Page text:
High “cognitive competence” in strange places

Why neural complexity and behavioral bravura may not always go together

A guest essay by R. Chandrasoma


Potter Wasp

It is commonly supposed that large brains (and associated nervous systems) are the natural correlate of a behavioural repertory that impresses us with the depth of its complexity and the wonderful appropriateness of its patterns of action. It is fashionable to argue that man’s greatness is chiefly due to the large and complex brain that he has the good fortune to have as a wonderful evolutionary bequeathal. Can it be that there are puzzles and difficulties in affirming the truth of this general supposition? The Walrus (admittedly a large and beefy creature) has a brain that is almost as large as the human brain – but is not renowned for its intelligence. Indeed, some of our extinct relatives among the ‘hominins’ may have possessed brains superior in mass and complexity to our own – as it seems to be the case with that enigmatic Cro-Magnon Man that lived and died without the sound and fury that marks our presence on Planet Earth. The lowly Echidna (a Monotreme mammal) has a frontal cortex (of the brain) that is deemed by experts to approach the complexity found in our own brains. It is not illogical to suppose that high cognitive performance is a supererogatory feature of brain development and is, hence, not closely tied to the fine architecture of the nervous system. The fact that very large hominin brains inhabited the bodies of rude savages for hundreds of thousands of years is surely suggestive of the thesis that mysteries abound as to genesis of high-performing cognitive systems that appeared sporadically in the course of animal evolution. While the Vertebrate case of spectacular encephalization has attracted a great deal of attention, it is argued below that the greater mystery is how miniscule brains in the Insects acted as a functional platform for astonishing feats of complex behavior.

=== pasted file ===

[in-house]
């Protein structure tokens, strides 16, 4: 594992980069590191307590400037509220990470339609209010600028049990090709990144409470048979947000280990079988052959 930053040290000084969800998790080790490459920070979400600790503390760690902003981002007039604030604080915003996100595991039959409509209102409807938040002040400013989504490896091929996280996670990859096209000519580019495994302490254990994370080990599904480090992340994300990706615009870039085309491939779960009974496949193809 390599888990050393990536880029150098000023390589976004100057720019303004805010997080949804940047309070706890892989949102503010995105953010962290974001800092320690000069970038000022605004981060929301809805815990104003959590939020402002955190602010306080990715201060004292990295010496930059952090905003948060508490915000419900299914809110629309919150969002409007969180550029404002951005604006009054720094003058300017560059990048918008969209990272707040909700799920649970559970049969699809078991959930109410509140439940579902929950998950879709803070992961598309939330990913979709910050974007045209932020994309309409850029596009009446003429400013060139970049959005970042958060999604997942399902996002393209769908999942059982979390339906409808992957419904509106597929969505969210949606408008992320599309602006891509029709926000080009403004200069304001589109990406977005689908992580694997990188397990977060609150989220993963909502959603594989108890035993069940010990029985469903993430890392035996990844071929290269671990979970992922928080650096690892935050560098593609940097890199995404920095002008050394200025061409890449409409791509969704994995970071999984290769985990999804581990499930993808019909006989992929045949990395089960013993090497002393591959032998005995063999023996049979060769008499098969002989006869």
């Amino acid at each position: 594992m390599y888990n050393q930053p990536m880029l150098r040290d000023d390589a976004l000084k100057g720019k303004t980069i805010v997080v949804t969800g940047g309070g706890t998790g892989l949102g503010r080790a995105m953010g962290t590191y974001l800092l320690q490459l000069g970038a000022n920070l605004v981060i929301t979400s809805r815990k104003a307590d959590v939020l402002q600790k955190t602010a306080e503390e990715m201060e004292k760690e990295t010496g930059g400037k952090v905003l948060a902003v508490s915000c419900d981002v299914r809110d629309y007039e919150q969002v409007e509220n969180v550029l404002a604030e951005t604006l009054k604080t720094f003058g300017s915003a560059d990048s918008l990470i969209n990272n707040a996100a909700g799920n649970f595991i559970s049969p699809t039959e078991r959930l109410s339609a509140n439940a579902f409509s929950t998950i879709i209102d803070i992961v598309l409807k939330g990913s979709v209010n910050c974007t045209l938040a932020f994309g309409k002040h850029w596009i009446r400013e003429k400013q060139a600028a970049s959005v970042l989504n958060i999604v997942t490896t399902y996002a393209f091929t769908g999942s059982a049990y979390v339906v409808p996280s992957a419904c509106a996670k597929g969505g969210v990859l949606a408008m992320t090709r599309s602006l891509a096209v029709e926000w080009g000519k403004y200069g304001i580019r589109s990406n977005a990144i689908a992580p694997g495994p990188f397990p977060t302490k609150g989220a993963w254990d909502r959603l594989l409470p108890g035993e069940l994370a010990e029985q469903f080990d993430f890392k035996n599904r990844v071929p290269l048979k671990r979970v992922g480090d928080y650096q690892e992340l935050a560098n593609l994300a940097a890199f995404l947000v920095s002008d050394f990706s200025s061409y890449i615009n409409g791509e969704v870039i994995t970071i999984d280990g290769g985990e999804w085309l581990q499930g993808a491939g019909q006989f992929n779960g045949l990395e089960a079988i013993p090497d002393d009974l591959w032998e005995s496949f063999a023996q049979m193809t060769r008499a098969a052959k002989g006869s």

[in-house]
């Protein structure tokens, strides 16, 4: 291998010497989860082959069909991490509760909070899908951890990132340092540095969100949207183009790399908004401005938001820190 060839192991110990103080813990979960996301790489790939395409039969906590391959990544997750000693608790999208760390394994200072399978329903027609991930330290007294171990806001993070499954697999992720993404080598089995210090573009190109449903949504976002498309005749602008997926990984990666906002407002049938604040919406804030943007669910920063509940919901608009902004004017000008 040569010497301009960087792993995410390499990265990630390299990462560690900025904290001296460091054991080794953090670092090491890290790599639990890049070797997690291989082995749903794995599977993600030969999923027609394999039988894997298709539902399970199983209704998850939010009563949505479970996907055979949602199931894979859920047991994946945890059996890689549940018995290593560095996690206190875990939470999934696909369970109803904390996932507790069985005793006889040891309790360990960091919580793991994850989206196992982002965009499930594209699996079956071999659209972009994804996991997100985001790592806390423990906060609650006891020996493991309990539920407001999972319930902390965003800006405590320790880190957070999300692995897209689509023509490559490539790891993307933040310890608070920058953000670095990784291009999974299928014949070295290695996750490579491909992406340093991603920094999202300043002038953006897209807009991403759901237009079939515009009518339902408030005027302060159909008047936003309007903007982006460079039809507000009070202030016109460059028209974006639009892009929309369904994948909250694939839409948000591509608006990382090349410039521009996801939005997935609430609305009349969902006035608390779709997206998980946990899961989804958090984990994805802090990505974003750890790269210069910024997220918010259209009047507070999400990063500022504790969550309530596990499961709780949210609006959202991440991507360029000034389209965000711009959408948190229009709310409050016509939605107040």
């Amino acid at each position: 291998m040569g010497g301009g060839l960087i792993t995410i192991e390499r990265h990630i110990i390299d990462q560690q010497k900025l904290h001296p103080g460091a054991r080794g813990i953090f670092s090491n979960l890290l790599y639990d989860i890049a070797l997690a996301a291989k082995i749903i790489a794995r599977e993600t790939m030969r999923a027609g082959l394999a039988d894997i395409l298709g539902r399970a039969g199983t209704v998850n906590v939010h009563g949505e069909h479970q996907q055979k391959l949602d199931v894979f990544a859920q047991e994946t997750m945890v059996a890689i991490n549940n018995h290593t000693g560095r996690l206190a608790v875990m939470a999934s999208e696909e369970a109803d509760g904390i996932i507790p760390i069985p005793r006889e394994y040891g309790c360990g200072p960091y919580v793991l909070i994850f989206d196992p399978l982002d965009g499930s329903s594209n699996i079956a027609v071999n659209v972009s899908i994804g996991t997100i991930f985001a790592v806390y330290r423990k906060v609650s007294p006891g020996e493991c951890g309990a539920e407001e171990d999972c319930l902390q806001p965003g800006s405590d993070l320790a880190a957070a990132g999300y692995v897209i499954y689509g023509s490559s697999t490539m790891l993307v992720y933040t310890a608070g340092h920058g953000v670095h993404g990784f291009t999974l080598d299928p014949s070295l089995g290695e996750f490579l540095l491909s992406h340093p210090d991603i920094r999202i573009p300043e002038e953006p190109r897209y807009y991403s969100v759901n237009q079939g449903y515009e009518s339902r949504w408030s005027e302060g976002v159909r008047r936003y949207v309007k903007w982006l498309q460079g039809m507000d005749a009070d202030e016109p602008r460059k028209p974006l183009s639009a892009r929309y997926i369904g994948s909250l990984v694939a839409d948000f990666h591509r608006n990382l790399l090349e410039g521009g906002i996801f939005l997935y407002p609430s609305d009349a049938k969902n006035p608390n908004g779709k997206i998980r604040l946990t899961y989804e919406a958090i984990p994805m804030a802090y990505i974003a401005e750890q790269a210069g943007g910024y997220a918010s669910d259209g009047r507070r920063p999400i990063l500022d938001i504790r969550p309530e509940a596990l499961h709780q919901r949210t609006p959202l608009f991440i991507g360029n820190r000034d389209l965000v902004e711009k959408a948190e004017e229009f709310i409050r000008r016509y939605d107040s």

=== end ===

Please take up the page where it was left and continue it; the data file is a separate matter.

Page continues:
Let us use the term ‘cognitive performance’ to denote an estimate of the artfulness and complexity of behavior in a species seeking to achieve goals common to all life. It is an elementary observation that some kinds of animals survive and reproduce without fuss and ado while others use astonishing stratagems to do much the same thing. A chameleon capturing a fly uses greater art and resource than a gecko doing the same job. We must suppose that more ‘brain power’ is used by the chameleon – that its ‘cognitive performance’ has an excellence that surpasses that of the gecko. The point at issue – or more picturesquely, the bone of contention – is the relationship between neural organization and cognitive competence. Is it indubitably the case that high and superlative cognitive performance goes hand in hand with what may vulgarly be called expanding brains? A famous contemporary philosopher (Thomas Metzinger) remarking on the neurobiological complexity that underlies conscious subjectivity in Man has this surprising aside –